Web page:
Looming across-the-board budget cuts present the U.S. military with the most significant readiness crisis in more than a decade and quick action is needed to avoid the spending reductions, Defense Secretary Leon Panetta warned during testimony Thursday before the Senate Armed Services Committee.
If the billions of dollars in cuts are allowed to stand, Panetta said, he would have to throw the country's national defense strategy "out the window,"and the United States would no longer be a first-rate power. "This will badly damage our national defense and compromise our ability to respond to crises in a dangerous world," Panetta said.
Panetta said that the department understood that it needed to do its part to help deal with the federal deficit and has been working to adjust its plans to deal with the lower spending levels. But adding sequestration on top of that creates an untenable situation, he said.
As "time went on and the erosion that would take place in our capabilities, instead of being a first-rate power in the world, we'd turn into a second-rate power," Panetta told the committee. "That would be the result of sequester."
Let's examine this claim, shall we? Mr. Panetta did not define "second rate," so I will propose an operational definition of being second place on the planet in military spending, rather than the first place we hold currently.
First this chart, courtesy of Wikipedia, sourced to the Stockholm International Peace Research Institute (SIPRI):
So if I read this right, for the United States of America to become a "second rate" power, we could whack our $711 billion annual budget for Defense all the way down to say, $118 billion, thereby just sneaking in under China's $119 billion annual expenditure.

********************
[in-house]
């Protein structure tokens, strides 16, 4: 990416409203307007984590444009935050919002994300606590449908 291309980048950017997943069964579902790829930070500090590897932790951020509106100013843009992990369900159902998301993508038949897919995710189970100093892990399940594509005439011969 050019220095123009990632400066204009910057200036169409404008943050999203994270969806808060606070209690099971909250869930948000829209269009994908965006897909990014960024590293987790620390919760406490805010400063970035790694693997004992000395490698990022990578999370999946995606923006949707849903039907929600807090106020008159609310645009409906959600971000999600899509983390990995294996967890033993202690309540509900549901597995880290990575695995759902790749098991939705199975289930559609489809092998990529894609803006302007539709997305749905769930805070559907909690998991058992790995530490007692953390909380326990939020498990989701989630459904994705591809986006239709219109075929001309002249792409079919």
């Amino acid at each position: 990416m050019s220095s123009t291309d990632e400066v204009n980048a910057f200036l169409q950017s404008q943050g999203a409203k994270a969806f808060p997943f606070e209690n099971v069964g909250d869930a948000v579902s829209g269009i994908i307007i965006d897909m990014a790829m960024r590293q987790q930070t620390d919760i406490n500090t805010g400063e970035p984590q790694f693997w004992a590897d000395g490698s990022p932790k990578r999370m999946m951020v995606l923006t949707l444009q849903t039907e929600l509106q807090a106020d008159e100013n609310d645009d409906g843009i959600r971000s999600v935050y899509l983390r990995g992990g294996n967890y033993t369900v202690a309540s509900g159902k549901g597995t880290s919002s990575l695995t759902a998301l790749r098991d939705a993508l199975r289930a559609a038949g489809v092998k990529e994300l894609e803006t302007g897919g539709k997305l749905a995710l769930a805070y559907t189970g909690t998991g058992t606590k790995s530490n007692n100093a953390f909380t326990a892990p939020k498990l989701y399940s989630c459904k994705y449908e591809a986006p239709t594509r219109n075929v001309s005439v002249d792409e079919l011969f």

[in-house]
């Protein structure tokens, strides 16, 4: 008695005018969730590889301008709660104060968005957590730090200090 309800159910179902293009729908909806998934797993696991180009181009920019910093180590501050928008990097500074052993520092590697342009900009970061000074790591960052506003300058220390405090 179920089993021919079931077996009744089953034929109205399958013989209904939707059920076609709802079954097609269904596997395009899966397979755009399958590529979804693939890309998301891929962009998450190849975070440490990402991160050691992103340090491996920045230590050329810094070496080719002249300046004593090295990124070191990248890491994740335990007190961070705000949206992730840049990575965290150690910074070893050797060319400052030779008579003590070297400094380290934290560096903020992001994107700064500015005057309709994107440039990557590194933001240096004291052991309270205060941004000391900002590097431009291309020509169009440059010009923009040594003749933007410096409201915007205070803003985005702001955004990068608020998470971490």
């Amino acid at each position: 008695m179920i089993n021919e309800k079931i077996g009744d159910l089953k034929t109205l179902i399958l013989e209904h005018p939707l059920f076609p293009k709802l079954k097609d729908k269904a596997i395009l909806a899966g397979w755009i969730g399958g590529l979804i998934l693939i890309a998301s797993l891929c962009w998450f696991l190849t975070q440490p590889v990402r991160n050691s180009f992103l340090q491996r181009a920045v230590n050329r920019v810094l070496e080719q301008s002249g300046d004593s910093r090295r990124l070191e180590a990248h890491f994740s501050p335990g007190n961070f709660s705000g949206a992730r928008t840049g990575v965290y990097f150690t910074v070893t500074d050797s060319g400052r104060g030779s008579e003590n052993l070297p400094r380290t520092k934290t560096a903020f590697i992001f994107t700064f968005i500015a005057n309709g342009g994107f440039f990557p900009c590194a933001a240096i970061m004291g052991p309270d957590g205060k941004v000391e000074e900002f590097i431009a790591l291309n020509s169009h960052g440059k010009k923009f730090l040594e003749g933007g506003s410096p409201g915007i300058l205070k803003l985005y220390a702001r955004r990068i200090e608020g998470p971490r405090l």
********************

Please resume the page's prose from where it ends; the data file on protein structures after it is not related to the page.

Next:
For purposes of perspective, our $711 billion annual defense expenditure outranks the spending of the next 14 countries on the list--China, Russia, United Kingdom, France, Japan, India, Saudi Arabia, Germany, Brazil, Italy, South Korea, Australia, Canada, and Turkey--combined. COMBINED!
What is the magnitude of the sequester's defense cuts that had Panetta's hair on fire? From the same CNBC story:
The Pentagon faces a $42.7 billion budget cut in the seven months starting in March and ending in September. The reductions through sequestration would be in addition to a $487 billion cut in defense spending over the next ten years mandated by the Budget Control Act passed in 2011.So Defense could absorb more than 13 sequester-level cuts without us becoming "second rate."
I'm sorry, but I fail to see the urgency here. I say we go ahead and whack Defense down to a reasonable level--say to about half of what it is now, I'm not greedy--and use that approximately $350 billion saved to fully fund Medicare and Social Security.
How's that for some sensible priorities, Mr. Panetta...and Mr. Obama?